From what you are saying, it looks like you have been given the a.a.a.96/30 network for your outside interface and have been assigned a seperate range of "b.b.b.b" for your NAT requirements?
Rather than using your "b.b.b.b" public IP range on the dmz, you should be configuring your DMZ on a private address range, say 192.168.200.0/24 and statically mapping those addresses to outside addresses, i.e.
This should present your "b.b.b.x" address on the outside interface so you can allow, for example, smtp to this "b.b.b.x" address in the access-list you have applied inbound on your outside interface i.e.
access-list acl_out permit tcp any host b.b.b.x eq smtp
Ah got you, I can see where your coming from, but no was assigned the a.a.a.a range 1st, then a some months later told the ISP I wanted to create a dmz and they gave me b.b.b.b range routed through a.a.a.98.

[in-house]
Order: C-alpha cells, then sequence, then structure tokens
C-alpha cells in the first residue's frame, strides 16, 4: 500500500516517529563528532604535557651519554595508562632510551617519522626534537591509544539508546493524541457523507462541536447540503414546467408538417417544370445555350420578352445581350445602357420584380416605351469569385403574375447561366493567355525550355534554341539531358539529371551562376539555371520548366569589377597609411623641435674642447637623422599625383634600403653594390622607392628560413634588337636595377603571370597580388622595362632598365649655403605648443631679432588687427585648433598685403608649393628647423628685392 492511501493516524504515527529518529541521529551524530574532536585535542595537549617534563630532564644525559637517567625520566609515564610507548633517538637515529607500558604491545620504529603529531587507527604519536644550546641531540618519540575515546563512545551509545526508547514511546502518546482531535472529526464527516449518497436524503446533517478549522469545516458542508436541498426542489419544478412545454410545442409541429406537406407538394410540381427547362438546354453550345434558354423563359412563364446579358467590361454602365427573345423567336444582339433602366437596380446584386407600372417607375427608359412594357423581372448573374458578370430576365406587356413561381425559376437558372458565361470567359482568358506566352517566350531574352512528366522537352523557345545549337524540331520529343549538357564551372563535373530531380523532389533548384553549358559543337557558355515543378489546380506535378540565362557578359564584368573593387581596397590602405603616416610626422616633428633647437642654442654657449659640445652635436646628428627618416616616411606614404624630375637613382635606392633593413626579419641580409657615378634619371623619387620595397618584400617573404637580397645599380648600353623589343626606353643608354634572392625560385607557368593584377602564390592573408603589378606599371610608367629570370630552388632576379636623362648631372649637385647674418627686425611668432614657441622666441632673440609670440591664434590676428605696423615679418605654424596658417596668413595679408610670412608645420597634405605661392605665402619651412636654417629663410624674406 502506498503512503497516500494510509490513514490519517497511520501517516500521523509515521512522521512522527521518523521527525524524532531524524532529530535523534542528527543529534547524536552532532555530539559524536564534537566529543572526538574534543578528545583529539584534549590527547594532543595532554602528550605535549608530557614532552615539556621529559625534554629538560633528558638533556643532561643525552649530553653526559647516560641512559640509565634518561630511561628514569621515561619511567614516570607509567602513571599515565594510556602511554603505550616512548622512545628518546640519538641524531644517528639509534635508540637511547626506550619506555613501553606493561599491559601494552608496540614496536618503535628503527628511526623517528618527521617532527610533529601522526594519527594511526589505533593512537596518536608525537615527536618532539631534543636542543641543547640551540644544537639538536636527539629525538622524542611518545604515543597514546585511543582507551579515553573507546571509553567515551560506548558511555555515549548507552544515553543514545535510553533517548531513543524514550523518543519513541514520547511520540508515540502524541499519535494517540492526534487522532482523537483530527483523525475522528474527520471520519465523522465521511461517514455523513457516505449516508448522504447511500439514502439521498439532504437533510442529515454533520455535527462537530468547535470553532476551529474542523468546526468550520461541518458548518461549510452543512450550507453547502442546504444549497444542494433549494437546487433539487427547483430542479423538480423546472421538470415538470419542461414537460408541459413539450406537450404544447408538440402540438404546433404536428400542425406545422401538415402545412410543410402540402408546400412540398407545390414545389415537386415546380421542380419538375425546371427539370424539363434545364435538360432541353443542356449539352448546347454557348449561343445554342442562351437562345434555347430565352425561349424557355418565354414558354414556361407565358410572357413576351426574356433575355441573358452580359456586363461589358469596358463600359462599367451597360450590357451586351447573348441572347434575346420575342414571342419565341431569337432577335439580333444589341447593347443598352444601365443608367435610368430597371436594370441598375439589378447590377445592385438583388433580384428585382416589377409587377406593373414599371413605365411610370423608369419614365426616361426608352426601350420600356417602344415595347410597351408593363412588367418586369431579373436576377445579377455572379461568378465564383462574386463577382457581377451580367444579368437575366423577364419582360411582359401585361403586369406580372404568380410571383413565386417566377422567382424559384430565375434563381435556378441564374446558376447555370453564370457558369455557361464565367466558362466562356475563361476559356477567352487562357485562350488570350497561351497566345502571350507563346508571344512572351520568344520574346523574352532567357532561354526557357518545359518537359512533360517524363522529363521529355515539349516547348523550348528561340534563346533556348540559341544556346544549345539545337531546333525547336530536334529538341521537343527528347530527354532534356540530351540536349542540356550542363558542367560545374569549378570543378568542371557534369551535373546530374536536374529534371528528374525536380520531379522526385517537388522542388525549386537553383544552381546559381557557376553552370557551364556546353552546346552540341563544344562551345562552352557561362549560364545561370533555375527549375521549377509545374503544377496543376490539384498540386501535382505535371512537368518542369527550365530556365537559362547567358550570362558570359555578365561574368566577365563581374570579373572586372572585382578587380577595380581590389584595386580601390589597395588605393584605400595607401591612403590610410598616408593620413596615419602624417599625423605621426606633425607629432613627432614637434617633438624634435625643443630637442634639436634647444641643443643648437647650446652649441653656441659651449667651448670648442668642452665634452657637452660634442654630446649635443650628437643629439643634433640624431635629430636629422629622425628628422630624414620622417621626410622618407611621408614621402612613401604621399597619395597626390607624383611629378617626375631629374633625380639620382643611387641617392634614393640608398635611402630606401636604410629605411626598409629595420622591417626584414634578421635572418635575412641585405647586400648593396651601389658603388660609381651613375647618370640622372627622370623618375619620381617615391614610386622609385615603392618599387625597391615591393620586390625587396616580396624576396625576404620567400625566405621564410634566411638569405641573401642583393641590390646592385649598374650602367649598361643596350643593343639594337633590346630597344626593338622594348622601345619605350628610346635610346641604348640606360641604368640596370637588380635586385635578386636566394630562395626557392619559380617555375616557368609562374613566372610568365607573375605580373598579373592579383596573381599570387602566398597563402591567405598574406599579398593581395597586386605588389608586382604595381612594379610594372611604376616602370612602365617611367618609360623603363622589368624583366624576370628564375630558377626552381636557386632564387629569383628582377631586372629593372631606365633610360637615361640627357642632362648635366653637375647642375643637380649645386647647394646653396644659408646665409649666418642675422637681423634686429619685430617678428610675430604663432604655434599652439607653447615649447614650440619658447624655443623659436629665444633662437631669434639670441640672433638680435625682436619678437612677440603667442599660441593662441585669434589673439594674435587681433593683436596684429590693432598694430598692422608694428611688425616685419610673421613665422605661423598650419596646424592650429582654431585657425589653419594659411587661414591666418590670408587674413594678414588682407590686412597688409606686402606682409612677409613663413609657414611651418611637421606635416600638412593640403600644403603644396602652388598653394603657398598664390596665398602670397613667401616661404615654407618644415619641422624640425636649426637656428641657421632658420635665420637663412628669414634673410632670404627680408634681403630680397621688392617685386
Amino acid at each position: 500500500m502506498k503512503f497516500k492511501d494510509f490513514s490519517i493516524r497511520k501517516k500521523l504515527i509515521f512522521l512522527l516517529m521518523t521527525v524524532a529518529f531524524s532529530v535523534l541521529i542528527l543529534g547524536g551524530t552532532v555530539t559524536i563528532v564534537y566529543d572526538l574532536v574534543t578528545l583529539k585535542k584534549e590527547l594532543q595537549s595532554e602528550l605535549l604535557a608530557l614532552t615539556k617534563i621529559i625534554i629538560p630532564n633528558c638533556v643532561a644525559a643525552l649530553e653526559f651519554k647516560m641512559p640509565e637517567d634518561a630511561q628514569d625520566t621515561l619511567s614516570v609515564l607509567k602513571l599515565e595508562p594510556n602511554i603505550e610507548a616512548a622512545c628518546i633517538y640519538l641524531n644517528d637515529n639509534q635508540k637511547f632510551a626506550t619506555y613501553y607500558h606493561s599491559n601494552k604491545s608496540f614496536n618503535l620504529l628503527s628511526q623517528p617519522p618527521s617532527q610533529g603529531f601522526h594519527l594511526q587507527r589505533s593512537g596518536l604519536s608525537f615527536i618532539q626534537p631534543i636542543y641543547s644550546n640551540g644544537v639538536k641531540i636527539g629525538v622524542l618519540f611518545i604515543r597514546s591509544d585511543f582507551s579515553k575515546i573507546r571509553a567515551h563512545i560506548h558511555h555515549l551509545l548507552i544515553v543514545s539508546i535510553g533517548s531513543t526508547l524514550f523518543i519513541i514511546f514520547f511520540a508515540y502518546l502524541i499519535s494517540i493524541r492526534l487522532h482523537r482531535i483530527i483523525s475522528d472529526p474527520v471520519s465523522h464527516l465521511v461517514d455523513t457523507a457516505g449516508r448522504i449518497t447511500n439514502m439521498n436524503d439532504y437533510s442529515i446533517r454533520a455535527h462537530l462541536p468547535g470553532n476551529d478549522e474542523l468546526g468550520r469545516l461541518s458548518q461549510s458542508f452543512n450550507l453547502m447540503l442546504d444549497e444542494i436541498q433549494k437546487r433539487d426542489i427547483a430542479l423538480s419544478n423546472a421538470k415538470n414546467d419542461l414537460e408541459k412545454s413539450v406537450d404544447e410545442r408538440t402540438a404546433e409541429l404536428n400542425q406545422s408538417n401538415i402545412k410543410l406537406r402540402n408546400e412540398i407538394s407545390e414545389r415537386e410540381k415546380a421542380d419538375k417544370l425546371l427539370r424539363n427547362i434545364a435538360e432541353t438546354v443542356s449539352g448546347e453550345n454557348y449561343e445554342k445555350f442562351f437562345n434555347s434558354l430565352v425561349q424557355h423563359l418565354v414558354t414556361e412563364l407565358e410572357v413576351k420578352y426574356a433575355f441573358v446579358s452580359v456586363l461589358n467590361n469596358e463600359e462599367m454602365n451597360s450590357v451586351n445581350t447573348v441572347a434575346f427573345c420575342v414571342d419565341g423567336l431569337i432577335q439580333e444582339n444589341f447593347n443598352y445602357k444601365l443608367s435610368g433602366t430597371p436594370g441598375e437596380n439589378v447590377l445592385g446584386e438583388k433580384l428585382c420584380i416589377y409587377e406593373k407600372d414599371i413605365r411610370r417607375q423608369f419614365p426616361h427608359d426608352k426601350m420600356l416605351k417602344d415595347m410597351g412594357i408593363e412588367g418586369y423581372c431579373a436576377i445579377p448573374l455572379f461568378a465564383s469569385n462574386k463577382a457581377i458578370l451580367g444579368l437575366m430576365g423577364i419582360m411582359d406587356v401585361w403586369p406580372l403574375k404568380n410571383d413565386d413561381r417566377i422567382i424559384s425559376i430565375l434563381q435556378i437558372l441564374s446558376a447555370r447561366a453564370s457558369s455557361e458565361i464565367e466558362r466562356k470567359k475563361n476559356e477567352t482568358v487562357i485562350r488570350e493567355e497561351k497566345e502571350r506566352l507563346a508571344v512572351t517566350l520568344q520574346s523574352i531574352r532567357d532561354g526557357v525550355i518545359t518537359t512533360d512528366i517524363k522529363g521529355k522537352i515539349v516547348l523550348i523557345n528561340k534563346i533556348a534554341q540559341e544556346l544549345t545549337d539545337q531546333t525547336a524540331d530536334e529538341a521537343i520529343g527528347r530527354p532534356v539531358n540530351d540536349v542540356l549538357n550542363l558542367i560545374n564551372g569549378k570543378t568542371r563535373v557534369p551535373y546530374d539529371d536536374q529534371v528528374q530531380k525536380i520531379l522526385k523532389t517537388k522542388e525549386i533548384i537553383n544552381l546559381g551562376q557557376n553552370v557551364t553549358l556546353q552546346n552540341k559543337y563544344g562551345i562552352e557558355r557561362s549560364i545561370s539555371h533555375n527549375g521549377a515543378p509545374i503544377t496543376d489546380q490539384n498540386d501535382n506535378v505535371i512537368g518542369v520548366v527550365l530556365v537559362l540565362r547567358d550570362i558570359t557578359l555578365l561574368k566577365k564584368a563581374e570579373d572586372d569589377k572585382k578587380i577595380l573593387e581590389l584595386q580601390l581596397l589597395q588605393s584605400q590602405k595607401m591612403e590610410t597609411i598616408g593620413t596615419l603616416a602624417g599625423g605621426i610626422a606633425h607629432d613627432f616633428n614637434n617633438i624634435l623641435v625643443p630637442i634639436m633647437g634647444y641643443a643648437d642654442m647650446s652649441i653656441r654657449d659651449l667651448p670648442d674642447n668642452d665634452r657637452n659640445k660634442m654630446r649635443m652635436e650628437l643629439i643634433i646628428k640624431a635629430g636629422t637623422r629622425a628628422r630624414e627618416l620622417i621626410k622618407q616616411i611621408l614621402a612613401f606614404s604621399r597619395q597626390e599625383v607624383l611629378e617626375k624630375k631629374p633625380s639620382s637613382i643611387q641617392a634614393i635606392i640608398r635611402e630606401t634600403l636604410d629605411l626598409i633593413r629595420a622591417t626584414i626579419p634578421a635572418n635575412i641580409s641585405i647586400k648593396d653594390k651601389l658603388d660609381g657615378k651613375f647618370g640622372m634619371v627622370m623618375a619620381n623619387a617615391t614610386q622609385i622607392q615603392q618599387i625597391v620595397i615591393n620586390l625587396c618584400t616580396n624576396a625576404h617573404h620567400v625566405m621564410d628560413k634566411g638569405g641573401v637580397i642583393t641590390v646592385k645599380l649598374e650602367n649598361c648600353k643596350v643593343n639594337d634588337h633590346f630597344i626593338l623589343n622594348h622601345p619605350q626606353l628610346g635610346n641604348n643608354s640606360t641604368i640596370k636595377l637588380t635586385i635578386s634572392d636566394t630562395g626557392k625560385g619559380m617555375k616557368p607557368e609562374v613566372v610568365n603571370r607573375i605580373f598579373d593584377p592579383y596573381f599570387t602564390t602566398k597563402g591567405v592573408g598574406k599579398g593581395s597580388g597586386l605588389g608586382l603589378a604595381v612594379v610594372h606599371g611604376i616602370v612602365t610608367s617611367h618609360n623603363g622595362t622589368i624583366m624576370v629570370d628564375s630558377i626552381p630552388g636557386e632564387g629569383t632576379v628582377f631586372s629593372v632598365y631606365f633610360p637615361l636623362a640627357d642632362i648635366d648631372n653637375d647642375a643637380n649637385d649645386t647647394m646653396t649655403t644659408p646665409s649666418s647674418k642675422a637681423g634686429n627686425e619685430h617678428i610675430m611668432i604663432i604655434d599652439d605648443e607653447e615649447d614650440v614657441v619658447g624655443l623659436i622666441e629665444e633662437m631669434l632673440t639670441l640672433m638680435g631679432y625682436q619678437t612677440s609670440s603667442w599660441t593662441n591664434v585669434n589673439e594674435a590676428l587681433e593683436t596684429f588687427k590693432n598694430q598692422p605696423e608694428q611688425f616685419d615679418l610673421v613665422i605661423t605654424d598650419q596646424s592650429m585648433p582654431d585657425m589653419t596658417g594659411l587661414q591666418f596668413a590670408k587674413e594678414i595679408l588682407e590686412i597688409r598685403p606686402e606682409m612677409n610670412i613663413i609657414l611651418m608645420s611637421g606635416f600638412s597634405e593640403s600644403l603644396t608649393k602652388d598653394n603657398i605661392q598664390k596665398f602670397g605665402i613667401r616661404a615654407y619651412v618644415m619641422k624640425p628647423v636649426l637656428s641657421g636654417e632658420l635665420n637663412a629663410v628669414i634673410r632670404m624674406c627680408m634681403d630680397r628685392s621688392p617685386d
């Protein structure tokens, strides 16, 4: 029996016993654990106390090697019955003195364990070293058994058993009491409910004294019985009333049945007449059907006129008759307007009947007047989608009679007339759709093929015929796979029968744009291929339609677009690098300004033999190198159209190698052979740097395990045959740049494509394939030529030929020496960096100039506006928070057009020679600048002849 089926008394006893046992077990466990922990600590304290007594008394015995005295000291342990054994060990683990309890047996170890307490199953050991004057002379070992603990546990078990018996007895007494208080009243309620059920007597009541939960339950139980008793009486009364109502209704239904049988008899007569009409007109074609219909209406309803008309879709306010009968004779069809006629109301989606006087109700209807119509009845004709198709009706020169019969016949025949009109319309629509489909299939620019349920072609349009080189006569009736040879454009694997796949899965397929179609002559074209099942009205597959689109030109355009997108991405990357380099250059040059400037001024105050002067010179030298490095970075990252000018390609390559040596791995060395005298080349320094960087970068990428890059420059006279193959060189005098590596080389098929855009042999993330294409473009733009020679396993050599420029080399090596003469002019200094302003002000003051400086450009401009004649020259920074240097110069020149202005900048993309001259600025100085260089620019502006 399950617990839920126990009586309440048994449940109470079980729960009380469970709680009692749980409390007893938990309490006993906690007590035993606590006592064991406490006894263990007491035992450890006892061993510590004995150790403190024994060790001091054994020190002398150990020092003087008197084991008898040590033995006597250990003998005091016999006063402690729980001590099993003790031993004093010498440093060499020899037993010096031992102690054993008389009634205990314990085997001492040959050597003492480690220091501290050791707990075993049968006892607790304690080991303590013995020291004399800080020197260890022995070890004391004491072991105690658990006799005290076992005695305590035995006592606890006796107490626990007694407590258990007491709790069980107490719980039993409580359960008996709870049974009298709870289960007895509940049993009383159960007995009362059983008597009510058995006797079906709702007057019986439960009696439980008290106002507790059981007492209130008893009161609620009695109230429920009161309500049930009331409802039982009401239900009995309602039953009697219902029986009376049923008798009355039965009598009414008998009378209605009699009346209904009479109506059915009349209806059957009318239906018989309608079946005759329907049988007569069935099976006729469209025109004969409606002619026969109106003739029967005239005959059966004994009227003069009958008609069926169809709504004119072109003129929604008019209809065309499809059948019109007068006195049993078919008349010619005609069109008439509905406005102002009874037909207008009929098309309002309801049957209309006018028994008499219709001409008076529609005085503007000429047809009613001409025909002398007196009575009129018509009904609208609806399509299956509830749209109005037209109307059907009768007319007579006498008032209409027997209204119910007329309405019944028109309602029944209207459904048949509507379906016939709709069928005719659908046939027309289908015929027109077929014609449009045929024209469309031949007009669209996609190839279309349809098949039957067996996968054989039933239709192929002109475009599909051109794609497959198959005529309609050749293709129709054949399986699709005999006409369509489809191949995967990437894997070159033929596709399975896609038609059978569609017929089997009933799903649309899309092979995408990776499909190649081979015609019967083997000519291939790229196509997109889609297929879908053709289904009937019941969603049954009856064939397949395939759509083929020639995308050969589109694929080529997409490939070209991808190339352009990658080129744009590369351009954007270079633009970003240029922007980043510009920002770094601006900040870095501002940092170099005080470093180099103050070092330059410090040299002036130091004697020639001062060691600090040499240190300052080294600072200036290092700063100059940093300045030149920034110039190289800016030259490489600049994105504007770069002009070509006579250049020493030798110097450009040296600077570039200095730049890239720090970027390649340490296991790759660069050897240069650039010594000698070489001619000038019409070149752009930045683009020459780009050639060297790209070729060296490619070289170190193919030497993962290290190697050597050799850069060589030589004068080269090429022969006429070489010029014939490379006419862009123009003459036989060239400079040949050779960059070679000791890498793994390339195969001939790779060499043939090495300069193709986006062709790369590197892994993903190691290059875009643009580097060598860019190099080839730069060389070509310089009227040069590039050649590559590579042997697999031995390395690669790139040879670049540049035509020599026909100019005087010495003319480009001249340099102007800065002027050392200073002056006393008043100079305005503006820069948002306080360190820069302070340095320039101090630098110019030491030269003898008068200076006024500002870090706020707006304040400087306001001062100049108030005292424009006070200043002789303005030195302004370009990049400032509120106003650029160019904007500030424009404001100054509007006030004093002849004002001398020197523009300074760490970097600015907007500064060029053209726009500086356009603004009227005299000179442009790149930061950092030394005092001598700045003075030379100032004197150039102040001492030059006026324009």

So rather then creating another Private range for the DMZ and then mapping them to the Public b.b.b.b range, how would I go about just using the Public b.b.b.b range in the dmz?
Which comes back to the pervious post, do you think it could be a routing problem?
Kev, thanks for the answer re: outside a.a.a.96 netmask a.a.a.98 1 CONNECT static.
Although they statically map the entire dmz subnet, you should be able to adapt it to however your particular setup requires. If it looks something like that - with the nat 0, statics and acls permitting what you want to permit, you should be ok.
As for the routing side of things, you mention that the ISP routes that second subnet to your pix's outside IP address? If your config is sound you may want to ask your ISP if they can just route that second subnet onto the wire instead, and let the pix just listen out for it, rather than try to get your pix to route it. Might be worth a try as I have seen it working this way.
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